Time to JUST BE…


After nine months of non-stop travel through eight countries I have reached the point of exhaustion. Now don’t get me wrong! I am not tired of traveling the world just yet, but I have gotten a bit tired of changing places every three to four days.  I don’t like routine very much and I admit I do get bored easily but for the first time during these nine months I am craving a bit of routine and calmness.  I also needed to take a vacation from my mind.  As of December I have been feeling a bit anxious/worried about what it is that I am going to do (to earn a living) when I get back to the States.  I enjoyed my last job and my work colleagues very much but I am thinking I might make a few changes in my career… maybe. 

My mind has been running like crazy, and it does not want to stop! I have been planning, thinking about the future, trying to set goals, etc., and frankly, it is exhausting!  I needed to stop the thinking madness and come back to living in the present.  I needed to take time out to just be, NOT think, NOT do, but just BE in the here and now.  A couple of friends suggested that I go to Bodhi Zendo for a few days.  They told me it was a very beautiful and calm place located in the cool hills of Perumalmalai where one can practice Zen meditation.  I thought that even if I could not calm my mind, spending time in the hills would be a very nice break from the hot and humid places where I have been so far.  Without knowing anything about Zen meditation, and just trusting my wise friends, I went on the Bodhi Zendo website and reserved a room and a spot on their next sesshin session; which consists of three days of intensive meditation and complete silence.  This is just what my mind needed… but of course I was a bit nervous about being silent for three days.  This time turned out to be pretty relaxing.  You are asked to stay away from electronics and even reading books so if you follow the recommendations, it forces you into a lot of inner-reflection; which can be good and sometimes a bit rough, depending on what is on your mind of course.  The zazen or the meditation sessions provided the perfect opportunity to calm the mind.  That is if you can calm it… it took me a good day to get used to the routine but at the end of the three days I felt a lot calmer, more relaxed, and I even had a new perspective on the things that were worrying me.  And when we were finally allowed to talk to others again it felt strange, I was actually missing the silence about an hour later.  I ended up staying at Bodhi Zendo for an additional seven days after the sesshin. Even though we could speak, we were still asked to do a few hours of personal work in silence everyday.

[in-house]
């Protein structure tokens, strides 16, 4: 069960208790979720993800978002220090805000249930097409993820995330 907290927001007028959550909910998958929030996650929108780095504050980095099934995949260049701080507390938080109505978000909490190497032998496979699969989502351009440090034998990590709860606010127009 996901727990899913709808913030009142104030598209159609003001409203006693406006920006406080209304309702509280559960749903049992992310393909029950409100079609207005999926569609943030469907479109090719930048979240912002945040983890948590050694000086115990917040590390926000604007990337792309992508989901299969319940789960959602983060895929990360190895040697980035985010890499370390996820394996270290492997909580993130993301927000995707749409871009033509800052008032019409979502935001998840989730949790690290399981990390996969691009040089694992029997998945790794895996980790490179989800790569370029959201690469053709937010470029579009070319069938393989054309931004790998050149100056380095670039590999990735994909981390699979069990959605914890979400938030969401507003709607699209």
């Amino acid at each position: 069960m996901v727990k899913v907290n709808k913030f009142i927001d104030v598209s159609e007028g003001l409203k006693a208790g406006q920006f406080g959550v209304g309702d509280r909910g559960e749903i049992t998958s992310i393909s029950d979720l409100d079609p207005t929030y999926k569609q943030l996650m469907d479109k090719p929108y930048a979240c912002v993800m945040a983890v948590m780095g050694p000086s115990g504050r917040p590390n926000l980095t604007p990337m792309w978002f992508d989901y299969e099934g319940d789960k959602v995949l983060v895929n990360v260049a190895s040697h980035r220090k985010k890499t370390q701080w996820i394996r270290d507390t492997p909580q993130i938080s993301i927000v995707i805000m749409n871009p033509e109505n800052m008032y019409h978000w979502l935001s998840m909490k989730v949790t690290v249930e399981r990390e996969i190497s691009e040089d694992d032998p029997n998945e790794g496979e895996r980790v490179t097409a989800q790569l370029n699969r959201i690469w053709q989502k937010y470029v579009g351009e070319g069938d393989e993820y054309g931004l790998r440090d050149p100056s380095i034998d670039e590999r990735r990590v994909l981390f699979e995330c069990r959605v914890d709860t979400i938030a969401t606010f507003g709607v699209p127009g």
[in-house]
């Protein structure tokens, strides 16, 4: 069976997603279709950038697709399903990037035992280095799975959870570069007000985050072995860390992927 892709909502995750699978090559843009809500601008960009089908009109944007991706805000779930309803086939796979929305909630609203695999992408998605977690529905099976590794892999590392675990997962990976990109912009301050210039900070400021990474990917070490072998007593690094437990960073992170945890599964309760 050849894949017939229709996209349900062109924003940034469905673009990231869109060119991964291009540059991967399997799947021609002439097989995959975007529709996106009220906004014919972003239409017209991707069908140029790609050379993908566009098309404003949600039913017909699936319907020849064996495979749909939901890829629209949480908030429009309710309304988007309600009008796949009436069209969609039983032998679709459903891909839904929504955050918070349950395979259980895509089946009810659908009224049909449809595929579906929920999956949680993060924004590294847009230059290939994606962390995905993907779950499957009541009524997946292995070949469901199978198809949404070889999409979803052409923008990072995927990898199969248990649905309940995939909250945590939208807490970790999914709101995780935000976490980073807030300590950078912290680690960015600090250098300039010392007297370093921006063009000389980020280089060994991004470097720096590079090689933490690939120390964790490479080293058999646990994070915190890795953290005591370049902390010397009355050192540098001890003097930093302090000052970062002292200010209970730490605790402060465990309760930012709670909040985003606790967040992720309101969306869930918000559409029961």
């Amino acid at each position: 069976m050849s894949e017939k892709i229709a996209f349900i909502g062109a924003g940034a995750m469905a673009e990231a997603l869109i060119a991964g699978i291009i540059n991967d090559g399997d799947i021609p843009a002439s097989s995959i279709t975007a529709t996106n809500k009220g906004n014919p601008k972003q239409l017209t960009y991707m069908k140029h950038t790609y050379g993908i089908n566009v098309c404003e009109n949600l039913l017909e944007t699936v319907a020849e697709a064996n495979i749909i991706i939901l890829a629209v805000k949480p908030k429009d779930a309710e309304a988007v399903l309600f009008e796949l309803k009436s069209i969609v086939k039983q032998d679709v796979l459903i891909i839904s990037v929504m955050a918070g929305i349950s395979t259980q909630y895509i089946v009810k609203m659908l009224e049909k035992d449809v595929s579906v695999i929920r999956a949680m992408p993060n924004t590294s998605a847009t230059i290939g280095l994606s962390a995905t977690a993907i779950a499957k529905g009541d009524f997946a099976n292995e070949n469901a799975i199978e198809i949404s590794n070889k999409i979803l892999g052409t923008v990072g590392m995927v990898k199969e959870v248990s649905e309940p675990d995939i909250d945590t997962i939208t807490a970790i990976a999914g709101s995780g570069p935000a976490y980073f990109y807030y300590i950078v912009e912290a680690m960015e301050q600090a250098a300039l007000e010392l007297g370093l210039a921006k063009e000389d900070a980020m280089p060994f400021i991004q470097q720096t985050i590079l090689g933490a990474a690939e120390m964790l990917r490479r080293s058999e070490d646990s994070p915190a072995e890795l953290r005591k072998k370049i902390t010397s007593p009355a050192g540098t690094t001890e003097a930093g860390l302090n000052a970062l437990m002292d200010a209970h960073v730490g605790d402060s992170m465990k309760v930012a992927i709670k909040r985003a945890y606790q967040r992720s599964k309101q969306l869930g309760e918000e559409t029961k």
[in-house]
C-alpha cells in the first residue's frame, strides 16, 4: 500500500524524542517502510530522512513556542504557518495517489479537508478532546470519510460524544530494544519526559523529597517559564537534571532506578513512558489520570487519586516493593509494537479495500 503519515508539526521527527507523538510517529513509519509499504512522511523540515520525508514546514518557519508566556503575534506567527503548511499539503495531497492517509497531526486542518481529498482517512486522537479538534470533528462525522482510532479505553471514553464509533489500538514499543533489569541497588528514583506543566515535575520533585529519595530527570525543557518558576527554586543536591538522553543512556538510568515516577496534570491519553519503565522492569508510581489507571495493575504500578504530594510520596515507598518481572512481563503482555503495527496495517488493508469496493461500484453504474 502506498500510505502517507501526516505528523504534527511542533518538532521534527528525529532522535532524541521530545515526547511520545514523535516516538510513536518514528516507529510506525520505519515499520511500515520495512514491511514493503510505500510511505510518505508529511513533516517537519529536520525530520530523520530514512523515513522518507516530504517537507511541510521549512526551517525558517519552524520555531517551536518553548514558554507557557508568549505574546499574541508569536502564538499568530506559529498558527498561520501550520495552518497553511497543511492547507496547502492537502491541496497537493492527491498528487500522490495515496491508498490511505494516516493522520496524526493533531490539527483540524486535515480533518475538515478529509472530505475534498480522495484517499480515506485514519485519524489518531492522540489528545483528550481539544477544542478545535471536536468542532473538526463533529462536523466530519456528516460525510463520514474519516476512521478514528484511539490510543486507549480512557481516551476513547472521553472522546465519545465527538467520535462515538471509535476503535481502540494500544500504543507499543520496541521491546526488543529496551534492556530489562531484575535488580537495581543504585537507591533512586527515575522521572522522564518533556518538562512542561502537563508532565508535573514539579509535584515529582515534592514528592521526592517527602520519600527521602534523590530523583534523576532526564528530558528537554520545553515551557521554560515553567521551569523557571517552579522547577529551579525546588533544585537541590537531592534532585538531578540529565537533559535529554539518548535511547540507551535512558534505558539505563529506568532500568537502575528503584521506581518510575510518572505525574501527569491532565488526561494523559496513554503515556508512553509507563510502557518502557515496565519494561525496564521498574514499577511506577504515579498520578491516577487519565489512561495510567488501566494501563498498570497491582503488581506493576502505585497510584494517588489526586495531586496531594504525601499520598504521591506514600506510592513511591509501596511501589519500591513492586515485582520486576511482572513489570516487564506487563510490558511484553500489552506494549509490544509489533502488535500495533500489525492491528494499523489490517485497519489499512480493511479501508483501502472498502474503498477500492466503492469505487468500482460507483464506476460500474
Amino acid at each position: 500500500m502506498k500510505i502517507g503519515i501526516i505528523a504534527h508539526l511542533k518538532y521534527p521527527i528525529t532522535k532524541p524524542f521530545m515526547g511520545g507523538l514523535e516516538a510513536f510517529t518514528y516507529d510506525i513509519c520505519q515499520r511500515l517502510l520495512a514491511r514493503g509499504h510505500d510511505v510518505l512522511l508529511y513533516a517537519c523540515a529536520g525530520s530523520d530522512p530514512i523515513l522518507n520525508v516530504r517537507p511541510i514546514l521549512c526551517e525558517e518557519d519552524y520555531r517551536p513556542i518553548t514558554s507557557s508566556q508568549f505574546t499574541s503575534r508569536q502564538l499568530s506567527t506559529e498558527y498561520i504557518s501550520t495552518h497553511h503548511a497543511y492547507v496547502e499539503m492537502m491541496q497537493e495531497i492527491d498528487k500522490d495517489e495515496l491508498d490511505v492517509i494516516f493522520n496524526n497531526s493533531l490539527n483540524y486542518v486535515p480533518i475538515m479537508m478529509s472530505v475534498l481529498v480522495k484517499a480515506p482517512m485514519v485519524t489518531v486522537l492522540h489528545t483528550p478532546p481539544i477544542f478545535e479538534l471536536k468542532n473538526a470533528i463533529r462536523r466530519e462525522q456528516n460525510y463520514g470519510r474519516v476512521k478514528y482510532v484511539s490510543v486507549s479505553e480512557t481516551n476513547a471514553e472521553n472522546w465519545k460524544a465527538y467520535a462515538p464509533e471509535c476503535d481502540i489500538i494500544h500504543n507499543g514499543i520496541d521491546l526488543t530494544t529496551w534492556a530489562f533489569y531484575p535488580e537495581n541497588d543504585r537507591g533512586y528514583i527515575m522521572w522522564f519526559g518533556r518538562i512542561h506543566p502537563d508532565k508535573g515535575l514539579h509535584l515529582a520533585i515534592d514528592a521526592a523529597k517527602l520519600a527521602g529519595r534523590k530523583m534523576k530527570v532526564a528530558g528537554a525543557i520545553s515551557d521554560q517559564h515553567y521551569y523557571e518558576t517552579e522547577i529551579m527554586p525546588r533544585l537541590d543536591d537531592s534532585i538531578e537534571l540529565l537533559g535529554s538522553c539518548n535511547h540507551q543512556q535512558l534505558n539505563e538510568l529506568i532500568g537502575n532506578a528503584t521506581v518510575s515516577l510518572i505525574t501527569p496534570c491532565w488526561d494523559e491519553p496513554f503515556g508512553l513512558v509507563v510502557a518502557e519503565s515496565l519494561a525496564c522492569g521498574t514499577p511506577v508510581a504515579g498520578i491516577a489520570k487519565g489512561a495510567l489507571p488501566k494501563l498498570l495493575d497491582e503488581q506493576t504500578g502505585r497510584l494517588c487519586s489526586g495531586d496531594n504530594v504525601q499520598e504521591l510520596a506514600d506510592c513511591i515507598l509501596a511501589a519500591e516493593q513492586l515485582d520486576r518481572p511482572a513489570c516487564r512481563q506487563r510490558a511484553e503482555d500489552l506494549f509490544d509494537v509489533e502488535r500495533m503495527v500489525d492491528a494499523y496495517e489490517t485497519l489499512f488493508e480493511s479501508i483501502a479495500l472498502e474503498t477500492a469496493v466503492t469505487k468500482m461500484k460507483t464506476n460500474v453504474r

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the garden and clothes lines

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the beautiful Japanese garden in the middle of the center

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More of the Japanese style gardens in the back

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The Bodhi Zendo center was founded by Father AMA Samy, a Jesuit priest who trained and became a Zen master in Japan.  The cost to stay at the center is very low (as low as 400 rupees or US$6) and it includes the room, all meals, internet use, library use, garden use, and participating in any lectures given by the master and/or his disciples.  Anyone can come to the center to learn/practice, regardless of their experience or religious background.  It is a place with a very calm and friendly atmosphere where you meet really interesting, and spiritually-driven people from all over the world.  Some of us are new here and others are faithful practitioners (or disciples) who come every year.  

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Dining room

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where we washed dishes

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my comfy room

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James, Kelly and Alex, some of my new friends

Zen meditation has its roots in Zen Buddhism, a sect of Mahayana Buddhism.  The Zen meditations are called “zazen”, the Japanese term for seated meditation.  During zazen you must sit in samadhi or concentration, not do anything but just be, and to think not-thinking.  Zazen is letting be and being.

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the Zendo or place where the zazen takes place

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 According to one of the lectures from AMA’s main disciple (and their website) the ideal posture to practice zazen is by sitting like the Buddha with your legs in the lotus position.  Your hands in a mudra positioned just above the lower part of the abdomen with palms facing up, the left hand over the right one with both thumbs touching.  You feel each breath coming in and going out, keeping your eyes half way open and focusing on a point about three feet in front of you, with your back straight and shoulders relaxed.  You can make any necessary adjustments to your posture to be comfortable and avoid pain, for example sitting on a chair. To help with the zazen and think not-thinking, you can follow one of these recommendations: